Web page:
How did Abby do? Abby started out the season pretty strong for her experience level. Being in the middle age of the range (6th-8th graders) gave her a slight leg up this season, having been on the young side for her spring soccer team. Unlike the spring, Abby frequently played ball for the whole game, many times as a mid-fielder, running up and down the field like a madman. I think last season and running in the summer really helped her performance this year.
Toward the end of the season, it seemed like she was waning a bit. There are obvious ball skills that she has yet to master. Too frequently, she'd run full-speed to a ball only to miss kicking it entirely and having it stolen from her. Sadly, this is the kind of thing that she'd be able to improve on with practice; practice that the team didn't have time for -- the season was two practices at the beginning, and then entirely games.
Abby did do soccer clinic on Friday afternoons through the season. They practiced ball-handling skills for an hour. This was not part of the team exercise, but something that she signed up for separately. It helped a bit, but regular practice with the team would have been more helpful.
There were a lot of things that the team needed to work on that seem to be a recurring theme with soccer players at this age and skill level. The biggest thing that they all needed to work on was the concept of "one to the ball", meaning that only one player should play on the ball. We were constantly telling the kids to "spread out". They'd all stand next to each other and wonder why there was never anyone to pass the ball to. Of course, getting some of the kids (particularly the boys, who often seemed to think that the girls were just some moving obstacles for them on the field) to pass the ball at all was a trial. Setting up and discovering passing lanes, shooting the ball at the far post, and dribbling/ball control were also things that everyone needed to work on.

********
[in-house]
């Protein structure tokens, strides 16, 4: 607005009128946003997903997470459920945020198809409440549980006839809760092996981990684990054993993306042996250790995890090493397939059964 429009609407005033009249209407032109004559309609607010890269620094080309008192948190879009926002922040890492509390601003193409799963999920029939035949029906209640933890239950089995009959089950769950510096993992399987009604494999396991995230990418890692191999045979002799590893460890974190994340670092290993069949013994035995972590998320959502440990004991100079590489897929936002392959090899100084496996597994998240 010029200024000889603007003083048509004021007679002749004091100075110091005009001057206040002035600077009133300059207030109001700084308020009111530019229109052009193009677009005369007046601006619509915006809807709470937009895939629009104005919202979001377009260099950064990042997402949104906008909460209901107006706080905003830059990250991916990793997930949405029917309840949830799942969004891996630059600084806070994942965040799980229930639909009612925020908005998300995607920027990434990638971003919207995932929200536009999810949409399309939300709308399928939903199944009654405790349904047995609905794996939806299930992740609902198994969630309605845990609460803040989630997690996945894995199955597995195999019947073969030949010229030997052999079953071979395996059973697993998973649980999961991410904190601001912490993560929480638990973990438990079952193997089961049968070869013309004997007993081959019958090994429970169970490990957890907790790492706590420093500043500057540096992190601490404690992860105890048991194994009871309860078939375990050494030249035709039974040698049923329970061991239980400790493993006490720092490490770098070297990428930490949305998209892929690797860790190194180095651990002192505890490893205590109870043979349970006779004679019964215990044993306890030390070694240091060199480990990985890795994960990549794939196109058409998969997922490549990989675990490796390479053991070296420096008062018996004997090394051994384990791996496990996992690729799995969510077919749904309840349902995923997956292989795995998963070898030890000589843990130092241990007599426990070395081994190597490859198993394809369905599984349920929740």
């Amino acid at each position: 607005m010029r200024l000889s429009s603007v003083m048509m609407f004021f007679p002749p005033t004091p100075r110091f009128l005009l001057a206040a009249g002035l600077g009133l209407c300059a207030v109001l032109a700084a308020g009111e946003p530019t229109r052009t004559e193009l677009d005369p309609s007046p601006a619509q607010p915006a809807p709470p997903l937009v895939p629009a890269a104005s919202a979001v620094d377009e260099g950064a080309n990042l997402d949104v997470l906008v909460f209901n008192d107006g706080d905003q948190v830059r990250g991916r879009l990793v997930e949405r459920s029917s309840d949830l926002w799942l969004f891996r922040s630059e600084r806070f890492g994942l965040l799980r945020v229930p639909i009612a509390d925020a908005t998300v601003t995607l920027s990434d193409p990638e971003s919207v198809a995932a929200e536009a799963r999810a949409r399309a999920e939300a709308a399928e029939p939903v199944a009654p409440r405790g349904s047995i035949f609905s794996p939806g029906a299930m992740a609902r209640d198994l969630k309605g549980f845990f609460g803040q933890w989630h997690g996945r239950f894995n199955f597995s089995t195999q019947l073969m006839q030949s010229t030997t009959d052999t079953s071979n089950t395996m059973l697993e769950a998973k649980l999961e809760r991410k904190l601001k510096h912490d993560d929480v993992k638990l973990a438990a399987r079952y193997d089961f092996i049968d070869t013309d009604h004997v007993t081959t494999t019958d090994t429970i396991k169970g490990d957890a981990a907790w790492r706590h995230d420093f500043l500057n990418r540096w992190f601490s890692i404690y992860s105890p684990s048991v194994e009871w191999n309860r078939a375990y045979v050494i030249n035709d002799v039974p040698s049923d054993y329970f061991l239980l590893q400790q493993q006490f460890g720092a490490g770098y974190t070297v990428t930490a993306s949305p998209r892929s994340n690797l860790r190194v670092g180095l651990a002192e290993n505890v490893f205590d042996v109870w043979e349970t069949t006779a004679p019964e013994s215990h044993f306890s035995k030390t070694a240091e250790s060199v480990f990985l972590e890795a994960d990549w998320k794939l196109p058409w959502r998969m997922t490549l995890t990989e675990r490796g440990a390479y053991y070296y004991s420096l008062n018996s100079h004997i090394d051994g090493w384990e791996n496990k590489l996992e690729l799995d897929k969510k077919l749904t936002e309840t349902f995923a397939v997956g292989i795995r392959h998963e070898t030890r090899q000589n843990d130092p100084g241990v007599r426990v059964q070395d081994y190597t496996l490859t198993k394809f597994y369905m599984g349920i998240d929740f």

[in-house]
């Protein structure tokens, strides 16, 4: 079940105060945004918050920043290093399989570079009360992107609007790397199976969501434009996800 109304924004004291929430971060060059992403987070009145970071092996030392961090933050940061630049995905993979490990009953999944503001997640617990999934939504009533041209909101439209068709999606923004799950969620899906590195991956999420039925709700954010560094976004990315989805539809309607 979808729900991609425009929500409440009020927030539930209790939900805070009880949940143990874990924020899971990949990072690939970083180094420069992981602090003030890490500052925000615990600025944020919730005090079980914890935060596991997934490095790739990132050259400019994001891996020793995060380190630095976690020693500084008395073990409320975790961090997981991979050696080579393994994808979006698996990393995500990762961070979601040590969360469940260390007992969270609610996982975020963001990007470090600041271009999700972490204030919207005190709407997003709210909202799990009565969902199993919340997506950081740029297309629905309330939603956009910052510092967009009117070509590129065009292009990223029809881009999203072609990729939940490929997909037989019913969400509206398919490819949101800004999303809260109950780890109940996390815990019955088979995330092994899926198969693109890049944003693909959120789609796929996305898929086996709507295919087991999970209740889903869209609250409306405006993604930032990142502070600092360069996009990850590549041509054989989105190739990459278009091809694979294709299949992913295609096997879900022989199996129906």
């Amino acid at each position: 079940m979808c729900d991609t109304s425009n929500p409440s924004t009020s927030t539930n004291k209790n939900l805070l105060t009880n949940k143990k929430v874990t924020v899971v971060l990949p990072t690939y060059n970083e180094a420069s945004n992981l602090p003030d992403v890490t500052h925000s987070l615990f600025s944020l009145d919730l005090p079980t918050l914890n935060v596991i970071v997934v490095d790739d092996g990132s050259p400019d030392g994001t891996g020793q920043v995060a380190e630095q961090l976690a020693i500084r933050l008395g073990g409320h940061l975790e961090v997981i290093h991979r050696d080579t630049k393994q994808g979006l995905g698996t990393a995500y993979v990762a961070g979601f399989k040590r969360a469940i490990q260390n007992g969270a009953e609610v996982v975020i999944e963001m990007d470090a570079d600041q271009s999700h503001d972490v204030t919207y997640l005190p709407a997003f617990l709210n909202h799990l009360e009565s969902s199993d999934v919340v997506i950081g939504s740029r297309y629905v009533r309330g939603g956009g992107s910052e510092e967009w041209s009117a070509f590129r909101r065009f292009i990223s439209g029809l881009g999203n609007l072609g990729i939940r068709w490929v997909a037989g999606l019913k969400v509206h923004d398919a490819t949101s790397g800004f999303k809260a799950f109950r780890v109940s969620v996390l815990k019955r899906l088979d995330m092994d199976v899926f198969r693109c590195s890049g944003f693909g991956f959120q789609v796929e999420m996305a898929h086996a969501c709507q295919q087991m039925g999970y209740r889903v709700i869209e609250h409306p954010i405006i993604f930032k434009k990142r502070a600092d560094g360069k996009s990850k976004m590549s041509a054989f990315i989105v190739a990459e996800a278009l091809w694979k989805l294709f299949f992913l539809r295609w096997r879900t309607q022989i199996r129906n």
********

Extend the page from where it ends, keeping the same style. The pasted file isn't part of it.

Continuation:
Abby and I went to see one of Paige and Sienna's games in the middle of Abby's season. Watching those two girls and their team work was an enlightening experience for us both. I would love to encourage Abby to the point were she could play soccer like that.
Abby is certainly going to play soccer in the spring, and we've already signed her up for a winter indoor clinic. The big question at this point is whether I will sign up for coaching again. In the spring, there are bound to be more competent coaches available, and the teams should be all-girl as the boys return from football to the spring soccer league. I think it would be a lot of fun to continue to coach, even to take some classes of my own on coaching and soccer, just so I can better learn how to bring the team along.
In all, it was a fun experience. I think the only real downside was that the season conflicted significantly with Riley's baseball games, which I would have liked to be more involved in. Since Riley's team only had one official coach, it would have been nice to commit to helping out his team with a sport that I have actually played before and knew well enough to teach. We'll see what Riley wants to do in the spring, whether baseball or soccer (he's wanting to sign up for the same winter soccer training program as Abby), and maybe decide what to do from there, since as with fall vs spring soccer, baseball tends to be more popular in the spring as well, bringing with it more experienced and enthusiastic coaches.